CAMBRIDGE — Federal Reserve chairman Ben S. Bernanke on Wednesday offered no hint when the central bank might begin to rein in the extraordinary stimulus measures of the past few years, but said the US economy will need the Fed’s help for the foreseeable future.
Bernanke, speaking to economists at the Royal Sonesta Hotel here, said the economy is improving, but unemployment remains too high, at 7.6 percent in June. That figure “if anything overstates the health of our [labor] market,” Bernanke said.
The official unemployment rate does not include the millions of Americans who have become so discouraged that they have given up looking for jobs or had to accept part-time positions because they can’t find full-time work.
Bernanke made his comments at a conference sponsored by the National Bureau of Economic Research, a Cambridge nonprofit known for determining the beginning and end of US recessions. With signs that the US recovery is gaining traction, including solid job growth in June, economists, financial analysts, and investors are seeking indications from policy makers as to when the Fed might begin retreating from its low interest rate policies.
The Fed has maintained its key short-term interest rate near zero since the end of 2008. It has also been buying $85 billion a month of Treasury- and mortgage-backed securities as a way to hold down long-term rates, such as mortgages.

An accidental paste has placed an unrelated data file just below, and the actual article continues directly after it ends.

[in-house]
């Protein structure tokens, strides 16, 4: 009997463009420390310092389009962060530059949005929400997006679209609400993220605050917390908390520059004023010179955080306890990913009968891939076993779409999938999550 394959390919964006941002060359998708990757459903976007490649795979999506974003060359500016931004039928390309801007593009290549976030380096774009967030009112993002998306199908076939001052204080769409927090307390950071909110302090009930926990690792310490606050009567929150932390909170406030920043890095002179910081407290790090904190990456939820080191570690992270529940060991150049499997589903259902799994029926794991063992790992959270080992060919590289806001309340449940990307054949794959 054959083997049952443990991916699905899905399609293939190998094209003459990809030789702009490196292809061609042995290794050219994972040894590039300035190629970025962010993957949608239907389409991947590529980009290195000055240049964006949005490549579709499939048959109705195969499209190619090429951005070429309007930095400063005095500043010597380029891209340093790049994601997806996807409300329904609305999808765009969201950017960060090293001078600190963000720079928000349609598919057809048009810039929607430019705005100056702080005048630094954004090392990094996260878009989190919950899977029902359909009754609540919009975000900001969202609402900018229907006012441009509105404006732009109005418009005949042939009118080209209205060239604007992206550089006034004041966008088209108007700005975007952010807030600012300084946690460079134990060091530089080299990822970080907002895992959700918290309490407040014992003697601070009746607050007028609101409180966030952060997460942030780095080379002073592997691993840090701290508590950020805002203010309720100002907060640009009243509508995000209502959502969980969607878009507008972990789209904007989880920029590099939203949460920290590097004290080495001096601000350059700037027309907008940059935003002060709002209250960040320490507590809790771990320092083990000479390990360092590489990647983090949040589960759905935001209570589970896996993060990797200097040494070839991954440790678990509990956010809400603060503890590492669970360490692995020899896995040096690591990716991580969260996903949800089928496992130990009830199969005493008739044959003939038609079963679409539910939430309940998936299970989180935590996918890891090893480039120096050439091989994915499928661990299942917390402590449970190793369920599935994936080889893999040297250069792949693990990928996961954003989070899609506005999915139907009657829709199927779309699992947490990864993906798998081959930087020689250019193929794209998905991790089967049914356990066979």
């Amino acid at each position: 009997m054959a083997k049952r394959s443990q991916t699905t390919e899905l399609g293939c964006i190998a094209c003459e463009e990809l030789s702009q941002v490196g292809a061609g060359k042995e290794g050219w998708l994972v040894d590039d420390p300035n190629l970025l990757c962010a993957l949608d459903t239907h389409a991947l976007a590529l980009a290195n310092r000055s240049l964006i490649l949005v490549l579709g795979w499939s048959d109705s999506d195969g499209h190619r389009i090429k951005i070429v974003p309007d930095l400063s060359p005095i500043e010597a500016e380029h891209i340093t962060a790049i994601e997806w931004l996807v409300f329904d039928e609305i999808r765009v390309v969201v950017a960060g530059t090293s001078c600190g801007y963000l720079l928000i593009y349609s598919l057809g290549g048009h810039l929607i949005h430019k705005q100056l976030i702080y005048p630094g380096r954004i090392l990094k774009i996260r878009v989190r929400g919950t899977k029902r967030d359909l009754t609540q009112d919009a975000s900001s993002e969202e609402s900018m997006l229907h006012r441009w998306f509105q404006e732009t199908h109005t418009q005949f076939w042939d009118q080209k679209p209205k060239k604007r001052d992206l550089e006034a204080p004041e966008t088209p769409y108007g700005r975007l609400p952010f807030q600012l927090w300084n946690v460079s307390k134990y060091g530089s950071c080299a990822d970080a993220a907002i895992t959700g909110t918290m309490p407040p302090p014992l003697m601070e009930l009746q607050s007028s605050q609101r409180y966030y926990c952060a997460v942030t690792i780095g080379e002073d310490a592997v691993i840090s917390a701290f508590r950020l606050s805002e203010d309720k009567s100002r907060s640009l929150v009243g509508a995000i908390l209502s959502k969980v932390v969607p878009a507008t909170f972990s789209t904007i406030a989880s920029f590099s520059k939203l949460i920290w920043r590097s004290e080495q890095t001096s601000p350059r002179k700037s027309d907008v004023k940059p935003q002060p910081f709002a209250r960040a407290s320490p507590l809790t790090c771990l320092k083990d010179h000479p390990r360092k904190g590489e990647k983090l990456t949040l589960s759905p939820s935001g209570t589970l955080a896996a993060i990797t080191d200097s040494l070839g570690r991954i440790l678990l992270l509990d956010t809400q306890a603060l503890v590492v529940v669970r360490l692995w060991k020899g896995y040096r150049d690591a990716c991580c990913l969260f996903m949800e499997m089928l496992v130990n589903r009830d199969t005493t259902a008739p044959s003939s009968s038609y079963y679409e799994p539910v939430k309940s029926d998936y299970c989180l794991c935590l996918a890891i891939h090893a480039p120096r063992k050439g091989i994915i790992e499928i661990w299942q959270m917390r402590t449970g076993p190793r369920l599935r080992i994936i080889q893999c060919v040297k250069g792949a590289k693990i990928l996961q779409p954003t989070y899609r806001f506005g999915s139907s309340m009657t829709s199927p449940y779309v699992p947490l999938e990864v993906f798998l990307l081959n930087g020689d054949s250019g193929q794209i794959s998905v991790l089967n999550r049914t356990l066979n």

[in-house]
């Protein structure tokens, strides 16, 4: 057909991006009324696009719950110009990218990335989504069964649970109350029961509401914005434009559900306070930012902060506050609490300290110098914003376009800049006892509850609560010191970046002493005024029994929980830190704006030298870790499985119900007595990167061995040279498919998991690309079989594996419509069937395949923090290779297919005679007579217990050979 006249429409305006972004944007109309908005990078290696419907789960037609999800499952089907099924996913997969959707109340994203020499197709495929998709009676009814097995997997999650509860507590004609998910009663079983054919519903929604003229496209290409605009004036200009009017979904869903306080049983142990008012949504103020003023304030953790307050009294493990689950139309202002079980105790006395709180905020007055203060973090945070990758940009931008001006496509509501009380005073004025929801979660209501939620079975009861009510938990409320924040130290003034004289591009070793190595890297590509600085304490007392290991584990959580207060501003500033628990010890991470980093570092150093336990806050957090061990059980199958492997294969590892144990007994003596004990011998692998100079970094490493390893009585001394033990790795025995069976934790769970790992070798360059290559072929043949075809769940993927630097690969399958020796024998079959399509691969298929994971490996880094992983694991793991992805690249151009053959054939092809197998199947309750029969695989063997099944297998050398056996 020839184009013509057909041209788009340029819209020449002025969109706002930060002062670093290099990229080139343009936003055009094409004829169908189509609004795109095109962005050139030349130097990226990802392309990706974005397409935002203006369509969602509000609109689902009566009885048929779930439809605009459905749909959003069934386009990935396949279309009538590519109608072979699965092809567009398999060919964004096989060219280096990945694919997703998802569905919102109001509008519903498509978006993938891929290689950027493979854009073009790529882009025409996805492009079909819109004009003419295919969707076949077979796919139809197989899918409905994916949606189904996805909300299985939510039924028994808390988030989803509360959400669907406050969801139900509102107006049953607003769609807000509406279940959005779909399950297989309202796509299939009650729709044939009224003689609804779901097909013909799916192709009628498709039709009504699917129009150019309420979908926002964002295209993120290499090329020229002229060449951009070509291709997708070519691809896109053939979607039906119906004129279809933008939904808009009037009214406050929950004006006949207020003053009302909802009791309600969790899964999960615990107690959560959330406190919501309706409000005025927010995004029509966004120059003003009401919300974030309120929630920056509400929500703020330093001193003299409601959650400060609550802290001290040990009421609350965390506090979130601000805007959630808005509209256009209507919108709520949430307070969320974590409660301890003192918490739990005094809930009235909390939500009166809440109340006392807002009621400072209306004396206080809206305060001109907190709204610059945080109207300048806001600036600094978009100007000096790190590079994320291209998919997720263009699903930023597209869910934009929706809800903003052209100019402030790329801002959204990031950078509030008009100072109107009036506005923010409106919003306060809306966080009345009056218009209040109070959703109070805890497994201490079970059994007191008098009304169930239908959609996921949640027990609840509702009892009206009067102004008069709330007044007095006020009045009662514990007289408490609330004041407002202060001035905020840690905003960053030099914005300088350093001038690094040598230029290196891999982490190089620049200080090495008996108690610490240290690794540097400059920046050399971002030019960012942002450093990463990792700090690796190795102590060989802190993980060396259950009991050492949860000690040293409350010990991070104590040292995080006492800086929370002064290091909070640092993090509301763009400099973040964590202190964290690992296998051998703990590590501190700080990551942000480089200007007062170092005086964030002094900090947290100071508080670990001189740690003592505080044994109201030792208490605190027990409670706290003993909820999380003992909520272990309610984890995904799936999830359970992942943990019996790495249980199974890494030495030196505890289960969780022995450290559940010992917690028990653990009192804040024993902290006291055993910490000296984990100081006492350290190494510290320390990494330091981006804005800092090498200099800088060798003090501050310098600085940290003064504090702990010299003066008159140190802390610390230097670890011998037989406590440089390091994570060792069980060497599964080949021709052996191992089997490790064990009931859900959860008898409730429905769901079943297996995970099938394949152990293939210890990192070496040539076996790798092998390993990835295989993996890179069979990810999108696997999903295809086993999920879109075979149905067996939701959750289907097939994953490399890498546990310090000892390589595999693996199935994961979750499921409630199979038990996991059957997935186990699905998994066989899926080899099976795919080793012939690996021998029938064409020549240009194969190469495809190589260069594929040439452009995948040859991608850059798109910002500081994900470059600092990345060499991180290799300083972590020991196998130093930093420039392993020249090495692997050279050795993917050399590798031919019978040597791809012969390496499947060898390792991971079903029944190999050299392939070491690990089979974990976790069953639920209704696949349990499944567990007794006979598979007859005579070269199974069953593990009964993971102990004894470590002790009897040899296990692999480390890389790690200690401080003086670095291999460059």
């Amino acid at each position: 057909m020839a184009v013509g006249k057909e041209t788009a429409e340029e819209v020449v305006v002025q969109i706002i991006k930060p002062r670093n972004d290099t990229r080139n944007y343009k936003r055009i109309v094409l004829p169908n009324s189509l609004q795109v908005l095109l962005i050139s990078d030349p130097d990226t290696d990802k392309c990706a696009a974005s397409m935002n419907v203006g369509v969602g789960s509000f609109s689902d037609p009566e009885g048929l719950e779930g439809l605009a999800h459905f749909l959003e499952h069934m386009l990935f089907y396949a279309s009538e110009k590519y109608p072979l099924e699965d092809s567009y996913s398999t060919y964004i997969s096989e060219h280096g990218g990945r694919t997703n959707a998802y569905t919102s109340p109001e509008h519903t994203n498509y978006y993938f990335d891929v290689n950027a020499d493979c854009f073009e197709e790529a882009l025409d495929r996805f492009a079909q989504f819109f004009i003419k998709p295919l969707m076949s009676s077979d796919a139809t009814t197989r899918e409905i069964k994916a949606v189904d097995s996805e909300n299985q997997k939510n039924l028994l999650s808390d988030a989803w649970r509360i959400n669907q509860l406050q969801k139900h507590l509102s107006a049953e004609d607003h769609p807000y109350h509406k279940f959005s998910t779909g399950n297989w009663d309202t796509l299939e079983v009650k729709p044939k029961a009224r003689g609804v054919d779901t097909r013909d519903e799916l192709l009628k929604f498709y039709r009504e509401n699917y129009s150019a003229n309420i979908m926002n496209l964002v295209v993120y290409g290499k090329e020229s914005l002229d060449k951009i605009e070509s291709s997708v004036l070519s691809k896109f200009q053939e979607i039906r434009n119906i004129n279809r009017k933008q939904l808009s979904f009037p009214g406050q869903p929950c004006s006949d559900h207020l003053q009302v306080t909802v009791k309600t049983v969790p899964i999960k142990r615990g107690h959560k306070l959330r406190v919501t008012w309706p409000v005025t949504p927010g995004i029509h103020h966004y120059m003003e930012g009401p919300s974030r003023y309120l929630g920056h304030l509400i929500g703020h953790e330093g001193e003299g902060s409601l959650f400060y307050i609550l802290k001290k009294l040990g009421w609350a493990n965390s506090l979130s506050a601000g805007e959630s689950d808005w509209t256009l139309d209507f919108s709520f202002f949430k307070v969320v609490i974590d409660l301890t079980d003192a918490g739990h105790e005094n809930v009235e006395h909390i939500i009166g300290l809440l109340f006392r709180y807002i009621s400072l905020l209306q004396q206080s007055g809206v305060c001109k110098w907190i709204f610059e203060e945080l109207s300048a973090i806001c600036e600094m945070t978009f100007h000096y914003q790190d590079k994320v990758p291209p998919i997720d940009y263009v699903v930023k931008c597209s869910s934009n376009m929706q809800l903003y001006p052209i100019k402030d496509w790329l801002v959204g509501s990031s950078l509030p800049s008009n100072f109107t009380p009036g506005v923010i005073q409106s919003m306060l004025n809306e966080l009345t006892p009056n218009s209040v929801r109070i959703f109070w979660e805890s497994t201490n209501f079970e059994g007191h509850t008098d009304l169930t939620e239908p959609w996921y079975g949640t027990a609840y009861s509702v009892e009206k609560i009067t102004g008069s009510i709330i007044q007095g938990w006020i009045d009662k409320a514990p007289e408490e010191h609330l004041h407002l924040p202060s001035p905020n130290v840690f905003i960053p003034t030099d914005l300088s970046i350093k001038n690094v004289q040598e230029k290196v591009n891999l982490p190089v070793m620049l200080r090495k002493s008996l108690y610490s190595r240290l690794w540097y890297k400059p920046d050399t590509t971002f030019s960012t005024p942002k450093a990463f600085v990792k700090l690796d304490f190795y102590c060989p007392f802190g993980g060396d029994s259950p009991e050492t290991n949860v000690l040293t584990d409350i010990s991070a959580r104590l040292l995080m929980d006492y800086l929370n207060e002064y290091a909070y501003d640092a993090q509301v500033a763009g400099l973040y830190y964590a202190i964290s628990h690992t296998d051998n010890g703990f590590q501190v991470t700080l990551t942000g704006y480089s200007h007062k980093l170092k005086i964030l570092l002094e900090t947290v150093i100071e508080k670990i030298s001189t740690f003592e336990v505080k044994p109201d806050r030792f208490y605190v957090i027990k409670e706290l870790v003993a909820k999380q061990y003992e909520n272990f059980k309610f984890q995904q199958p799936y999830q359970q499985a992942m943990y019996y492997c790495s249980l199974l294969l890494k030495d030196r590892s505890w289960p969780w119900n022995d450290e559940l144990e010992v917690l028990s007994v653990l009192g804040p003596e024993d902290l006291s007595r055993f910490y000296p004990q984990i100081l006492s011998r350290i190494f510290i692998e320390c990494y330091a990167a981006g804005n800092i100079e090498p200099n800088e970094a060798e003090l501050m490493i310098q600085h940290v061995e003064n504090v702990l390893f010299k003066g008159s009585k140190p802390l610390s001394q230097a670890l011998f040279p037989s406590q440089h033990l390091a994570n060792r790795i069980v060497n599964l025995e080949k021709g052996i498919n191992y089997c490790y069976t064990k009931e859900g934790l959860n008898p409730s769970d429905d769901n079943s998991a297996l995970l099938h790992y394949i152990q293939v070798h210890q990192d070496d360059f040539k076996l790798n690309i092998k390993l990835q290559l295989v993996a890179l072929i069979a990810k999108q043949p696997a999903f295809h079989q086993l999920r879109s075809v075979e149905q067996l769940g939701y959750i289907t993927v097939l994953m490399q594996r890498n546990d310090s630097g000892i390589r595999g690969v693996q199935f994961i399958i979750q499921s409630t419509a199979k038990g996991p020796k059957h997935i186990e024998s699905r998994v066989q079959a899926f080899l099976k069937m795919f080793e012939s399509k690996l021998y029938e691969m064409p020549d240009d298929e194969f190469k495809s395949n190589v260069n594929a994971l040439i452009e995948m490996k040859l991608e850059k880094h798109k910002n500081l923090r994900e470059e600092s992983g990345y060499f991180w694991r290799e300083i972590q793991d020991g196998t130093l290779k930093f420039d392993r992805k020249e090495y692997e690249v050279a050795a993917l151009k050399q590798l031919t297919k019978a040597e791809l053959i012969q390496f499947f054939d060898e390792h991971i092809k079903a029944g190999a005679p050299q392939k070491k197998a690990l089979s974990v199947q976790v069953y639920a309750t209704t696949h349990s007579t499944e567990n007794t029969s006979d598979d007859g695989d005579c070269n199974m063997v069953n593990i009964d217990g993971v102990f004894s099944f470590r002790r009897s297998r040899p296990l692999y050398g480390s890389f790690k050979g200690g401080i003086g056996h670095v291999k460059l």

Last month, Bernanke said the central bank planned to gradually diminish its bond purchases later this year — comments that spurred a sell-off in stock markets over concerns over the end of cheap money and the strength of the US economy. Markets, however, have recently rebounded.
Bernanke spoke in Cambridge just a few hours after the Fed released the minutes of its June 18-19 policy meeting. The minutes showed a divide among Fed officials over when the central bank should end the unconventional bond-buying program. A growing number of Bernanke’s colleagues want to end bond purchases late this year, according to the minutes.
But most still support continuing the program longer, needing to “see more evidence that the projected acceleration in economic activity would occur,” according to the minutes.
The Fed has said it plans to hold short-term interest rates close to zero for at least as long as unemployment remains above 6.5 percent. Bernanke reiterated that goal Wednesday, saying that a 6.5 percent unemployment rate will be a “threshold not a trigger” for any change in short-term interest rates.
While the housing market and auto sales have improved, in part because of low interest rates available to consumers, the economy is not growing fast enough to bring down a stubbornly high unemployment rate.
“We’re somewhat optimistic,” Bernanke said. “A fair viewing of the economy would suggest some positive features out there, positive developments. There are also some risks we have to pay attention to.”Megan Woolhouse can be reached at email@example.com.